What are muscle Trigger Points and how do we treat them?

What are trigger points? 

Myofascial pain syndrome is the term given to pain that is caused by one or more symptomatic trigger points in the skeletal muscle. Trigger points as they are commonly referred to, are localised areas of sensitive muscle tissue which can be palpated in the muscle fibres and are often painful on compression. Muscle trigger points can result in physical impairments such as loss of range of movement, weakness and painful muscle contractions.

Why do trigger points occur?

Trigger points often present in the same way, however they can have different underlying mechanisms. Trigger points can occur as a result of trauma or they can be non-traumatic. Non-traumatic trigger points can occur as a result of chronic low load, age or anatomy.

Chronic low load

As we age, humans tend to perform the same movements or postures out of habit. Those most susceptible to low load trigger points are students who sit in sustained postures for long periods, cleaners and computer operators. Sustained postures or small repetitive tasks use the same muscles over and over again leading to muscle fatigue and overload.


There is a higher prevalence of trigger points in those who are elderly. As we age muscles tend to become stiffer and less flexible which could make them more susceptible to trigger points. The elderly population are also more likely to be on medications which can have an effect on metabolism and the ways muscles utilise water and other nutrients again leading to higher susceptibility of trigger points.


There is often a common trend in which muscles present with trigger points and this can be attributed to the anatomy of these muscles. Muscles that are most susceptible are those with a design that twists on themselves such as those found around the shoulder and neck or muscles with a bony border. Muscles that we use on repetitive everyday tasks are also more at risk.

How do physiotherapists treat trigger points?

Physiotherapists will use a combination of treatment techniques for trigger point pain including soft tissue massage, deep tissue release and dry needling. Dry needling is one of the most common methods of treatment for muscle trigger points. It is called dry needling because the needles do not contain any liquid and go into the skin completely dry.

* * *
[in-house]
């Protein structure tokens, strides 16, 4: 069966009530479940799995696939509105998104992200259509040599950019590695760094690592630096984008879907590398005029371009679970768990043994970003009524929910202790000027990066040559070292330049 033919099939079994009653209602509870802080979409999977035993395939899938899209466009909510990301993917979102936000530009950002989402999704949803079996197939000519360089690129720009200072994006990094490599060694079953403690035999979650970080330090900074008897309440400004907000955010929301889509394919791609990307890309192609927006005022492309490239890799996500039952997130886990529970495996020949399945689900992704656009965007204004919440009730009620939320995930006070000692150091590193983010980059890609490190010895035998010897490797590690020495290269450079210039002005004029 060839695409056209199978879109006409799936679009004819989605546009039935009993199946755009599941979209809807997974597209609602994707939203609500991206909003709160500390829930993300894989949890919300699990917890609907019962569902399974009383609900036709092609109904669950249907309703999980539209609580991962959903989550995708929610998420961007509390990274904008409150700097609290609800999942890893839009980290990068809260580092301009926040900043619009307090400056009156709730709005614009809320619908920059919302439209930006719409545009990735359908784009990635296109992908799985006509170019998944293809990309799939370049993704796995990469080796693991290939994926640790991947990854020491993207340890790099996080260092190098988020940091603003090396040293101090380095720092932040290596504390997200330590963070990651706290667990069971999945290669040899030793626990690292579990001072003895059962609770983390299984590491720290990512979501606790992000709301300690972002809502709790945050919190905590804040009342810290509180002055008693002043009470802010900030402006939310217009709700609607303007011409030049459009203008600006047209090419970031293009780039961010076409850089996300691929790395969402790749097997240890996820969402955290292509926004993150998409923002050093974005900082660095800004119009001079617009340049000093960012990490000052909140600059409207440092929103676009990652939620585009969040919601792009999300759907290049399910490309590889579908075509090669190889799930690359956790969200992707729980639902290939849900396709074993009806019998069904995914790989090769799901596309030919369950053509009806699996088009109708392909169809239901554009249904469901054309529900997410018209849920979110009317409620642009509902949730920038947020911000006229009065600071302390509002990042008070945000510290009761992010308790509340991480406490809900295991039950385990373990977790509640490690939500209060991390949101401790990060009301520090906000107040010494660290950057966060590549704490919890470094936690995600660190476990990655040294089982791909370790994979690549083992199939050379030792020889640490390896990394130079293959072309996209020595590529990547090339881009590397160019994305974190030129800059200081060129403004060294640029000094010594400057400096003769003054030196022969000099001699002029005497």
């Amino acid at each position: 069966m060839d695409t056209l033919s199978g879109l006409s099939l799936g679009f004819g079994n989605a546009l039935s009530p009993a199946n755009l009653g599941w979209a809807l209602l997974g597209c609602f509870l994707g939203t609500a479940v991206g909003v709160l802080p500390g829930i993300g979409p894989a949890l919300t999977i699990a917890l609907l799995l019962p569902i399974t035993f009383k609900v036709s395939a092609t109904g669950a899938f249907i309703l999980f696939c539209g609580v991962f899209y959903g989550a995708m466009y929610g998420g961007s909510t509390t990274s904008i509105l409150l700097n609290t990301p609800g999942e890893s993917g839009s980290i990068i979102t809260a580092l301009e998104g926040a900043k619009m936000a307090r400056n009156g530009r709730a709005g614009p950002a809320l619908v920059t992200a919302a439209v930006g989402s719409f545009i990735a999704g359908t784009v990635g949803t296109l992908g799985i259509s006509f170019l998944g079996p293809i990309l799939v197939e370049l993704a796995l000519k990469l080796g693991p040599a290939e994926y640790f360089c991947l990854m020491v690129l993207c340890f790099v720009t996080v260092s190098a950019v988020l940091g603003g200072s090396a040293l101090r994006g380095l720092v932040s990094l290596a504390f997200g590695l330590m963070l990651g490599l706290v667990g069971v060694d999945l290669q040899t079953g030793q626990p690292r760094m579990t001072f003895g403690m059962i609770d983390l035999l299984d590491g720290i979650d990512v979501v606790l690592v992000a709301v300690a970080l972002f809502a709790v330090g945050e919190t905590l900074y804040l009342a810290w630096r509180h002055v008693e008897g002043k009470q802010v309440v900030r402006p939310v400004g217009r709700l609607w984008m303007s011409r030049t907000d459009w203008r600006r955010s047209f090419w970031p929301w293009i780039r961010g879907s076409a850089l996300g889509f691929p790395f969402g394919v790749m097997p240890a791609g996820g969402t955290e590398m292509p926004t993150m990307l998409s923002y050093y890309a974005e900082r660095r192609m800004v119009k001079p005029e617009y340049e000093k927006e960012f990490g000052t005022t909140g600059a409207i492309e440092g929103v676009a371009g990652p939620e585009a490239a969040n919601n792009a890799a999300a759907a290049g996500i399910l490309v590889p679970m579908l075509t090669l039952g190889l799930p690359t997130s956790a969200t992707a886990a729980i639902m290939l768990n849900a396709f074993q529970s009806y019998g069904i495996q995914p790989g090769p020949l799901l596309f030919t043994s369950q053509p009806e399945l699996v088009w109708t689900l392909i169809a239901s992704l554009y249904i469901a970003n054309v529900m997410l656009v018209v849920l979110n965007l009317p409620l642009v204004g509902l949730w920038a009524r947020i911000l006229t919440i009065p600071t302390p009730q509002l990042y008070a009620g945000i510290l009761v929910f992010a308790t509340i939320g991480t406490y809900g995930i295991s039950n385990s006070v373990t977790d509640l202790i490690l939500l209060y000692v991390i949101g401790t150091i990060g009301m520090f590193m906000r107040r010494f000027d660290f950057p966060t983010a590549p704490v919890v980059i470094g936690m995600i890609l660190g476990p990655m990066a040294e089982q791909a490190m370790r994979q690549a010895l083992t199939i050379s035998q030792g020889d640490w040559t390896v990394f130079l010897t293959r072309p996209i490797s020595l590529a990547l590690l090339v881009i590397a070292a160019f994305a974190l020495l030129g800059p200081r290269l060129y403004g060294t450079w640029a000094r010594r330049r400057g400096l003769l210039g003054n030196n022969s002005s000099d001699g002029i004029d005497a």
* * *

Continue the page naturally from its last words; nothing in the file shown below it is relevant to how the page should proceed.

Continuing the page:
The needles differ in length depending on the depth required to target the muscle with the trigger point. Once the needle is inserted it is then moved around in the tissue in an attempt to elicit a localised twitch response. A twitch response is the rapid, involuntary contraction of the muscle fibre that contains the trigger point. Research evidence suggests that dry needling is an effective treatment for trigger points and is equally as effective as massage for trigger point release.

What can you do to help relieve trigger point pain?

When seeing a physiotherapist regarding trigger point pain we will advise you on self management in between physiotherapy sessions. Self management for trigger points involves all or some of the following: apply heat packs regularly to the affected area, perform self massage if possible using hands or a massage ball, regular stretching for the muscles involved and apply creams/rubs such as deep heat or Voltaren gel.


Nicola Carter



1. Boyles R. Fowler R. Ramsey D. Burrows E. Effectiveness of trigger point dry needling for multiple body regions: a systematic review. Journal of manual and manipulative therapy (2015) 23(5): 276-293.

2. AAP Education [Internet]. AAP Education; c2010-2017. Novel classification of trigger points (hypothesis); 2015 March 25 [cited 2017 July 28]. Available from: https://www.aapeducation.com.au/blog/entry/clinical-kit-25-3-2015-novel-classsification-of-trigger-points.html

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